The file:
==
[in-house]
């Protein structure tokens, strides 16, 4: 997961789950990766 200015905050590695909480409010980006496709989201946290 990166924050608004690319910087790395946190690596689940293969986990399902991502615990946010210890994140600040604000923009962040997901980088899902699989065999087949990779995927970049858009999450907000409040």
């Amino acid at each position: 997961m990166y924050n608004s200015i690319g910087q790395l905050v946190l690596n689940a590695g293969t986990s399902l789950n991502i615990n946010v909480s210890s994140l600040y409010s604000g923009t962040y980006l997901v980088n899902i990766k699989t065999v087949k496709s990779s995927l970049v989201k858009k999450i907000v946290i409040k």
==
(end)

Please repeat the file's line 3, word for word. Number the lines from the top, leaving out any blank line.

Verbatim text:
């Amino acid at each position: 997961m990166y924050n608004s200015i690319g910087q790395l905050v946190l690596n689940a590695g293969t986990s399902l789950n991502i615990n946010v909480s210890s994140l600040y409010s604000g923009t962040y980006l997901v980088n899902i990766k699989t065999v087949k496709s990779s995927l970049v989201k858009k999450i907000v946290i409040k």